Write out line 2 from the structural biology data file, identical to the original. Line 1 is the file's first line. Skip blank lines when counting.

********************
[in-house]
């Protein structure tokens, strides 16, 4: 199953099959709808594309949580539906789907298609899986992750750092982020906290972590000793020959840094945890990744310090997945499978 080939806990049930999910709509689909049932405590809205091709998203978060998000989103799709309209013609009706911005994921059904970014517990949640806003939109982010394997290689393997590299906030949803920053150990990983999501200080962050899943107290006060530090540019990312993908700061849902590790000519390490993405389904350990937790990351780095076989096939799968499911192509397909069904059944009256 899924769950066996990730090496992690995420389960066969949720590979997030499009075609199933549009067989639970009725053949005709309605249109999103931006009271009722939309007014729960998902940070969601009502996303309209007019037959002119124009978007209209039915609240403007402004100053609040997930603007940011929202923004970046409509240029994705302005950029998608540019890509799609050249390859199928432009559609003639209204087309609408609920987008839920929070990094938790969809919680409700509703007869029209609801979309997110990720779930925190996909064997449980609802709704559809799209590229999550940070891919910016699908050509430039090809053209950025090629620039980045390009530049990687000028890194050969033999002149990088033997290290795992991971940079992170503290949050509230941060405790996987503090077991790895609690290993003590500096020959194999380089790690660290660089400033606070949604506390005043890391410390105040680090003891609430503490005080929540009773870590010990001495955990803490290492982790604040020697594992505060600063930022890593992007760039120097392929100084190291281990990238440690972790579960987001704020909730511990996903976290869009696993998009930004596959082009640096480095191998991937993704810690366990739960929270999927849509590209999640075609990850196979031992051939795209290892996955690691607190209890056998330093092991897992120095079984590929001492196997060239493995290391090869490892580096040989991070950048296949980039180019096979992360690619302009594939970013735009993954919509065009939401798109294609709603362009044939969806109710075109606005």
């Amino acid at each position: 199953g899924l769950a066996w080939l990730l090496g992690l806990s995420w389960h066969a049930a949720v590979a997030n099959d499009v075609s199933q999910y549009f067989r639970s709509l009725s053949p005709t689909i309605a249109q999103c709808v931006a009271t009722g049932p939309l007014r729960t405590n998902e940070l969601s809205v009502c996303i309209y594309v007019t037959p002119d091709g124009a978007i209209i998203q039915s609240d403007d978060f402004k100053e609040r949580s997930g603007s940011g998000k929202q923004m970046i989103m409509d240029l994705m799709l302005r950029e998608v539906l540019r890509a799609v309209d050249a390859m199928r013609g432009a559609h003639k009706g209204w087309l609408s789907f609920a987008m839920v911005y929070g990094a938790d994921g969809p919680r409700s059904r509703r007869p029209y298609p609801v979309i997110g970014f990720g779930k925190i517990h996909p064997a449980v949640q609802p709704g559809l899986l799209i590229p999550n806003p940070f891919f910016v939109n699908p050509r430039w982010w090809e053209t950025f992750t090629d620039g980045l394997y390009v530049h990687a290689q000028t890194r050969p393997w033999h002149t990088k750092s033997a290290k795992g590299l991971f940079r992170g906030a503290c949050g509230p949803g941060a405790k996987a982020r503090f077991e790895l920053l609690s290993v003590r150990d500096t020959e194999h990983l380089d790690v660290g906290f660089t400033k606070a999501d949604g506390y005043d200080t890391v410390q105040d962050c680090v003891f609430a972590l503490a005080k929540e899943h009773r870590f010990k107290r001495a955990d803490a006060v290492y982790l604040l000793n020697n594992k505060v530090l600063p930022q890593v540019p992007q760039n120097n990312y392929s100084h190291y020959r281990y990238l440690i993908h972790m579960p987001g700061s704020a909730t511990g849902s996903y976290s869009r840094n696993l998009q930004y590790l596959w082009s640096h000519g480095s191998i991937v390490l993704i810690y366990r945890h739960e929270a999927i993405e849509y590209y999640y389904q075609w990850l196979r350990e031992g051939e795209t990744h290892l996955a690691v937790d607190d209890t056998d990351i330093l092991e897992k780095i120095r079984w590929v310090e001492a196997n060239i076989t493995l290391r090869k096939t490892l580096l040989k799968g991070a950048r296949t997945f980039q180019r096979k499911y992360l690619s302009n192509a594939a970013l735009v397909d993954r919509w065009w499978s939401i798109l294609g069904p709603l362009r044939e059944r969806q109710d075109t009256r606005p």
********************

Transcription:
């Protein structure tokens, strides 16, 4: 199953099959709808594309949580539906789907298609899986992750750092982020906290972590000793020959840094945890990744310090997945499978 080939806990049930999910709509689909049932405590809205091709998203978060998000989103799709309209013609009706911005994921059904970014517990949640806003939109982010394997290689393997590299906030949803920053150990990983999501200080962050899943107290006060530090540019990312993908700061849902590790000519390490993405389904350990937790990351780095076989096939799968499911192509397909069904059944009256 899924769950066996990730090496992690995420389960066969949720590979997030499009075609199933549009067989639970009725053949005709309605249109999103931006009271009722939309007014729960998902940070969601009502996303309209007019037959002119124009978007209209039915609240403007402004100053609040997930603007940011929202923004970046409509240029994705302005950029998608540019890509799609050249390859199928432009559609003639209204087309609408609920987008839920929070990094938790969809919680409700509703007869029209609801979309997110990720779930925190996909064997449980609802709704559809799209590229999550940070891919910016699908050509430039090809053209950025090629620039980045390009530049990687000028890194050969033999002149990088033997290290795992991971940079992170503290949050509230941060405790996987503090077991790895609690290993003590500096020959194999380089790690660290660089400033606070949604506390005043890391410390105040680090003891609430503490005080929540009773870590010990001495955990803490290492982790604040020697594992505060600063930022890593992007760039120097392929100084190291281990990238440690972790579960987001704020909730511990996903976290869009696993998009930004596959082009640096480095191998991937993704810690366990739960929270999927849509590209999640075609990850196979031992051939795209290892996955690691607190209890056998330093092991897992120095079984590929001492196997060239493995290391090869490892580096040989991070950048296949980039180019096979992360690619302009594939970013735009993954919509065009939401798109294609709603362009044939969806109710075109606005």